Melissa: I think with thought leadership there’s a variety of different ways that you can go about this. But one of the best ways is really just utilizing that blog feature, the LinkedIn Pulse, part of LinkedIn, because you are already connected with the best audience possible. This is your business network, right? And then every time someone in your network likes or engages with your blog post, it amplifies it to their network. It’s like having a built in audience for your blog without all of that groundwork of creating your own blog.
And the other way to do that is really through status updates, very short simple things to start engaging your audience, talk about the things you’re learning in the business world. And when it comes to what that strategy can look like, what I always recommend is you sit down with whoever you think are going to be your thought leaders and figure out what part of the business do they really want to position themselves as a thought leader about.
If it’s someone that’s heading up products, they should probably talk a lot about product development, or product strategy, versus marketing. I think speaking to the core skill set of the executive or individual that you want to be a thought leader, and then similarly building out a content strategy and plan around the frequency and the topics that they plan to cover.
Benefits of Video Status Updates
Nathan: You’ve mentioned status updates. One of the things I’ve been doing with the podcast is creating a video introduction. It was last fall that LinkedIn started having native uploads of videos. And I’ve been noticing anywhere from 2,000 to 3,000 views per post that I upload, where nobody was checking out my videos or status updates when I was doing it in the past. That might be something people think about, too, is adding the video element into their thought leadership post or their status updates. What are your thoughts on that?
Melissa: I completely agree. And the other thing about them adding and the way they’re added in the LinkedIn video option is that there’s an auto play. So as folks are scrolling through their feed, they’re more likely to stop with this video that just kind of starts playing, as well. I think that’s a big opportunity to really get some more eyes on your content.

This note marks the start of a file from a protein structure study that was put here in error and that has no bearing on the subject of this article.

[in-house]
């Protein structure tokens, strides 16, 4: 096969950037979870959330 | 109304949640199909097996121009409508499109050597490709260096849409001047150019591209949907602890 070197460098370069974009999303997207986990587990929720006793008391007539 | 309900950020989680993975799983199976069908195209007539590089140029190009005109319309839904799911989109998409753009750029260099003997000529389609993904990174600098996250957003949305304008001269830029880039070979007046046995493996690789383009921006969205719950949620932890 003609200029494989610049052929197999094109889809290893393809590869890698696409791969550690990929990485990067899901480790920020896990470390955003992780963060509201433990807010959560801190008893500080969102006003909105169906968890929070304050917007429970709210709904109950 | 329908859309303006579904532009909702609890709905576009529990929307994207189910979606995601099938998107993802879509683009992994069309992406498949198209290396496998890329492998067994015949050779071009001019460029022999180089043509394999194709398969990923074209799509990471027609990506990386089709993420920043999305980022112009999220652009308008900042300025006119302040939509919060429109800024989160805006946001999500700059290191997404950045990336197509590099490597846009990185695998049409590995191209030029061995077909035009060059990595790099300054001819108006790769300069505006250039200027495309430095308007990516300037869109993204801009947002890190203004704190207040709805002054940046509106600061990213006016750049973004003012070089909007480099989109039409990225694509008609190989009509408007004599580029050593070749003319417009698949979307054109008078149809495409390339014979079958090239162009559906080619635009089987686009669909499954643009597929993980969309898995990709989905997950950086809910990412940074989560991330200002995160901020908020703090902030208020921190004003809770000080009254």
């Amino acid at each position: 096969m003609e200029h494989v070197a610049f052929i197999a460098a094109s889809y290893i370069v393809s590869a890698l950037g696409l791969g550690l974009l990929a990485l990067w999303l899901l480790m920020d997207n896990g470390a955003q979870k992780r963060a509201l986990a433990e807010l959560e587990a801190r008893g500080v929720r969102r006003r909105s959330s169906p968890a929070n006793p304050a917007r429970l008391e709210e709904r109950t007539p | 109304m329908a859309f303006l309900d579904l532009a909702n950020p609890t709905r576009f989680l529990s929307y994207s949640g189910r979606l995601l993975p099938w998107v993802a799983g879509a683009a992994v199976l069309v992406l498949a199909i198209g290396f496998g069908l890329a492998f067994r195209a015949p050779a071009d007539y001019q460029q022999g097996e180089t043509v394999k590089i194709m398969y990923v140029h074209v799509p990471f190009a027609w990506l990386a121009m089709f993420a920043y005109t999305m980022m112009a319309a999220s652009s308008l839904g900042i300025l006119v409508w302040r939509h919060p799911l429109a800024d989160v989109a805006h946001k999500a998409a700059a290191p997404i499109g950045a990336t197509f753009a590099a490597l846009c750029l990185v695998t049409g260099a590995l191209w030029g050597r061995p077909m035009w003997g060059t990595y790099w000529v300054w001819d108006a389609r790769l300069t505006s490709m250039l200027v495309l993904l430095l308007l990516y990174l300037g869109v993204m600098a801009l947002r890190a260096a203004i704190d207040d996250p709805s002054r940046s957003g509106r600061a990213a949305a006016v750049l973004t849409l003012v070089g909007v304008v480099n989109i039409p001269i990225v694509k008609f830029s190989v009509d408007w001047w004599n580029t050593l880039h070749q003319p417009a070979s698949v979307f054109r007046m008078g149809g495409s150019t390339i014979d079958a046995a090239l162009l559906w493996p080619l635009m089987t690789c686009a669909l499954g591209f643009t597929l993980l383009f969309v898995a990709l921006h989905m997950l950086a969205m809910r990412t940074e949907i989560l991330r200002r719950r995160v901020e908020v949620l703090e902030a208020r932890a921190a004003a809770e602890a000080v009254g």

There’s also a lot of stuff even just around how much having a few simple images in your LinkedIn Pulse or blog post can really increase engagement. We’re becoming a much more visual society as it is. If you look at every social network, there’s now the ability to do video, to add photos. And so the more that you can capitalize on that, the better.
B2B Prospecting on LinkedIn
Nathan: A lot of people are talking about B2B marketing strategy on LinkedIn; and that’s really just talking about how do we drive more sales. Any thoughts about how to prospect on LinkedIn?
Melissa: Yes, definitely. I think with the prospecting side of things and really social selling, this is always where I direct folks in an area that I’ve done a lot of training for sales teams.
‘There’s really two core strategies I always recommend. The first is looking after prospecting in groups. This one is a big one because I think this is one of the single best ways for sales and marketing to drum up new business on LinkedIn. But the caveat is I’ve also seen this go horribly wrong. And without getting into too much detail, there’s a few recommendations I have to avoid some of those pitfalls.
The first is that you look at who are your current customers, who are your prospects, what groups are they in, and join those same groups if they’re relevant and not too title specific to a marketer or a different field that you’re not in. But really starting with the folks that you already are working with and using them to figure out which groups are most relevant. This is also especially important because I think it was about a year ago, LinkedIn now made all the groups private. So you can’t go in and look at what’s going on in the group. And it’s really hard to know which ones are the best ones to join just by doing simple searches on say the title of the group. So, start with the folks that you know.
The second is to really avoid promoting yourself, or your services, or your business, in these groups when you first join them. Like with any social network, you really need to build trust. And the best way to do that is to simply engage with the content that’s already there. Start replying and making genuine comments about the content being posted by people that could be prospects for you.